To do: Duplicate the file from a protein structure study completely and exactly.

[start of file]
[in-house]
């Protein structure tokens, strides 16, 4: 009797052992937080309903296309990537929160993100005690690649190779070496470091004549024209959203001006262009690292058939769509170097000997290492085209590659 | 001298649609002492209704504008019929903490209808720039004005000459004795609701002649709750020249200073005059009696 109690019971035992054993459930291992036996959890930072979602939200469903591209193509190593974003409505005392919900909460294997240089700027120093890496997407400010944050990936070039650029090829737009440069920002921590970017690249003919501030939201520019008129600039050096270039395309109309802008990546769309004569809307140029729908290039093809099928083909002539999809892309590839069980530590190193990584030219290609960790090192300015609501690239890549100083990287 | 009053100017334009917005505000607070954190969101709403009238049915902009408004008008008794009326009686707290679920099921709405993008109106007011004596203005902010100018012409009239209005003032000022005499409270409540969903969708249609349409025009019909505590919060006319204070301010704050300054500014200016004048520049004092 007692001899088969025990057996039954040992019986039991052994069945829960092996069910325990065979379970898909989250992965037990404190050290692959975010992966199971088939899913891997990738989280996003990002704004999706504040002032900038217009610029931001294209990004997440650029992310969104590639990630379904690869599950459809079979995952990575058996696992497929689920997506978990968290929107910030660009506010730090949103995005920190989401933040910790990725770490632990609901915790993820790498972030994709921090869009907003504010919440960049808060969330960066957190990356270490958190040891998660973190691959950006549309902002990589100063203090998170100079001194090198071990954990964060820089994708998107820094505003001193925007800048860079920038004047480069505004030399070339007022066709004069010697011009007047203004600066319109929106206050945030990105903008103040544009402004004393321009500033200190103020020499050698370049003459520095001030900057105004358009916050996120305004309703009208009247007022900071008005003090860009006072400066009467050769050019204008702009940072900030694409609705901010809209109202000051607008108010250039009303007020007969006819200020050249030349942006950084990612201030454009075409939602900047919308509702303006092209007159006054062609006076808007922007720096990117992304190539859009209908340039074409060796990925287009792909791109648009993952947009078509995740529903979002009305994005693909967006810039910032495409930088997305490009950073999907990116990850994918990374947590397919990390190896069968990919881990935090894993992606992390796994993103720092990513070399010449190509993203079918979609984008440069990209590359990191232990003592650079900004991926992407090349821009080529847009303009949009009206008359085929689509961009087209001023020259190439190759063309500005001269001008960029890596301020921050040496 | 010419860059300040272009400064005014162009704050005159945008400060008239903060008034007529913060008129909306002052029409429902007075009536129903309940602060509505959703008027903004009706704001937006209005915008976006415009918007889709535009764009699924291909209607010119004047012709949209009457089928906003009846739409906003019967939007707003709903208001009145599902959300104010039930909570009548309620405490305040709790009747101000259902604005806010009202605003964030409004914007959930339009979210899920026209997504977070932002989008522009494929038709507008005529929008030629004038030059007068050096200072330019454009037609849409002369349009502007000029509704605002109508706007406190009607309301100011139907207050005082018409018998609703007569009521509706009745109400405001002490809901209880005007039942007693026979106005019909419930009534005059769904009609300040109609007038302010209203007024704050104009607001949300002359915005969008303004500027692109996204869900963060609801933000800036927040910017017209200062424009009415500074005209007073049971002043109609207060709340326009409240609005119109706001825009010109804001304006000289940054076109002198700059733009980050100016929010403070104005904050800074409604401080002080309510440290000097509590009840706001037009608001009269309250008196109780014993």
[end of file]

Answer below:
[in-house]
């Protein structure tokens, strides 16, 4: 009797052992937080309903296309990537929160993100005690690649190779070496470091004549024209959203001006262009690292058939769509170097000997290492085209590659 | 001298649609002492209704504008019929903490209808720039004005000459004795609701002649709750020249200073005059009696 109690019971035992054993459930291992036996959890930072979602939200469903591209193509190593974003409505005392919900909460294997240089700027120093890496997407400010944050990936070039650029090829737009440069920002921590970017690249003919501030939201520019008129600039050096270039395309109309802008990546769309004569809307140029729908290039093809099928083909002539999809892309590839069980530590190193990584030219290609960790090192300015609501690239890549100083990287 | 009053100017334009917005505000607070954190969101709403009238049915902009408004008008008794009326009686707290679920099921709405993008109106007011004596203005902010100018012409009239209005003032000022005499409270409540969903969708249609349409025009019909505590919060006319204070301010704050300054500014200016004048520049004092 007692001899088969025990057996039954040992019986039991052994069945829960092996069910325990065979379970898909989250992965037990404190050290692959975010992966199971088939899913891997990738989280996003990002704004999706504040002032900038217009610029931001294209990004997440650029992310969104590639990630379904690869599950459809079979995952990575058996696992497929689920997506978990968290929107910030660009506010730090949103995005920190989401933040910790990725770490632990609901915790993820790498972030994709921090869009907003504010919440960049808060969330960066957190990356270490958190040891998660973190691959950006549309902002990589100063203090998170100079001194090198071990954990964060820089994708998107820094505003001193925007800048860079920038004047480069505004030399070339007022066709004069010697011009007047203004600066319109929106206050945030990105903008103040544009402004004393321009500033200190103020020499050698370049003459520095001030900057105004358009916050996120305004309703009208009247007022900071008005003090860009006072400066009467050769050019204008702009940072900030694409609705901010809209109202000051607008108010250039009303007020007969006819200020050249030349942006950084990612201030454009075409939602900047919308509702303006092209007159006054062609006076808007922007720096990117992304190539859009209908340039074409060796990925287009792909791109648009993952947009078509995740529903979002009305994005693909967006810039910032495409930088997305490009950073999907990116990850994918990374947590397919990390190896069968990919881990935090894993992606992390796994993103720092990513070399010449190509993203079918979609984008440069990209590359990191232990003592650079900004991926992407090349821009080529847009303009949009009206008359085929689509961009087209001023020259190439190759063309500005001269001008960029890596301020921050040496 | 010419860059300040272009400064005014162009704050005159945008400060008239903060008034007529913060008129909306002052029409429902007075009536129903309940602060509505959703008027903004009706704001937006209005915008976006415009918007889709535009764009699924291909209607010119004047012709949209009457089928906003009846739409906003019967939007707003709903208001009145599902959300104010039930909570009548309620405490305040709790009747101000259902604005806010009202605003964030409004914007959930339009979210899920026209997504977070932002989008522009494929038709507008005529929008030629004038030059007068050096200072330019454009037609849409002369349009502007000029509704605002109508706007406190009607309301100011139907207050005082018409018998609703007569009521509706009745109400405001002490809901209880005007039942007693026979106005019909419930009534005059769904009609300040109609007038302010209203007024704050104009607001949300002359915005969008303004500027692109996204869900963060609801933000800036927040910017017209200062424009009415500074005209007073049971002043109609207060709340326009409240609005119109706001825009010109804001304006000289940054076109002198700059733009980050100016929010403070104005904050800074409604401080002080309510440290000097509590009840706001037009608001009269309250008196109780014993």